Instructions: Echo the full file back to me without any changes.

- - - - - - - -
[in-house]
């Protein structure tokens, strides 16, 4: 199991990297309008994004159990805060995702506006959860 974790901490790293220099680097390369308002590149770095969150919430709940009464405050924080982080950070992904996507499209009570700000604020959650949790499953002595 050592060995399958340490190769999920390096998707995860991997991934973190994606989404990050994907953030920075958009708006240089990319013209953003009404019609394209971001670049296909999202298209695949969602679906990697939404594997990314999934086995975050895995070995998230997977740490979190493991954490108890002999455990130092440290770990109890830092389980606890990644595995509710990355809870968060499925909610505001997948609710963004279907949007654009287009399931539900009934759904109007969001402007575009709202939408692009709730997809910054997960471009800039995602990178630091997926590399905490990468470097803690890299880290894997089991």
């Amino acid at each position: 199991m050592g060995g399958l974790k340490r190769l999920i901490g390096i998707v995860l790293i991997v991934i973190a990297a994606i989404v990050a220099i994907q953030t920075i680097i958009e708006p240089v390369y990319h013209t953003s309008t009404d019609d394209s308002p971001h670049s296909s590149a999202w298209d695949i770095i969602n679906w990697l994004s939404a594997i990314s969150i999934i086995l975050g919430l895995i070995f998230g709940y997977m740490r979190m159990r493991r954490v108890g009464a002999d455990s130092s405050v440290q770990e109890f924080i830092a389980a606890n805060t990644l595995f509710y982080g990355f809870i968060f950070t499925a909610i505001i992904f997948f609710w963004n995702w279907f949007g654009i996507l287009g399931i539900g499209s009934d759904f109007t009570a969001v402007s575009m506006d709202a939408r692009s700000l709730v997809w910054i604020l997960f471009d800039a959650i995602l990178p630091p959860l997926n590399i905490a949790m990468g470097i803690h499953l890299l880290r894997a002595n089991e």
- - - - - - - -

[in-house]
């Protein structure tokens, strides 16, 4: 199991990297309008994004159990805060995702506006959860 974790901490790293220099680097390369308002590149770095969150919430709940009464405050924080982080950070992904996507499209009570700000604020959650949790499953002595 050592060995399958340490190769999920390096998707995860991997991934973190994606989404990050994907953030920075958009708006240089990319013209953003009404019609394209971001670049296909999202298209695949969602679906990697939404594997990314999934086995975050895995070995998230997977740490979190493991954490108890002999455990130092440290770990109890830092389980606890990644595995509710990355809870968060499925909610505001997948609710963004279907949007654009287009399931539900009934759904109007969001402007575009709202939408692009709730997809910054997960471009800039995602990178630091997926590399905490990468470097803690890299880290894997089991």
């Amino acid at each position: 199991m050592g060995g399958l974790k340490r190769l999920i901490g390096i998707v995860l790293i991997v991934i973190a990297a994606i989404v990050a220099i994907q953030t920075i680097i958009e708006p240089v390369y990319h013209t953003s309008t009404d019609d394209s308002p971001h670049s296909s590149a999202w298209d695949i770095i969602n679906w990697l994004s939404a594997i990314s969150i999934i086995l975050g919430l895995i070995f998230g709940y997977m740490r979190m159990r493991r954490v108890g009464a002999d455990s130092s405050v440290q770990e109890f924080i830092a389980a606890n805060t990644l595995f509710y982080g990355f809870i968060f950070t499925a909610i505001i992904f997948f609710w963004n995702w279907f949007g654009i996507l287009g399931i539900g499209s009934d759904f109007t009570a969001v402007s575009m506006d709202a939408r692009s700000l709730v997809w910054i604020l997960f471009d800039a959650i995602l990178p630091p959860l997926n590399i905490a949790m990468g470097i803690h499953l890299l880290r894997a002595n089991e």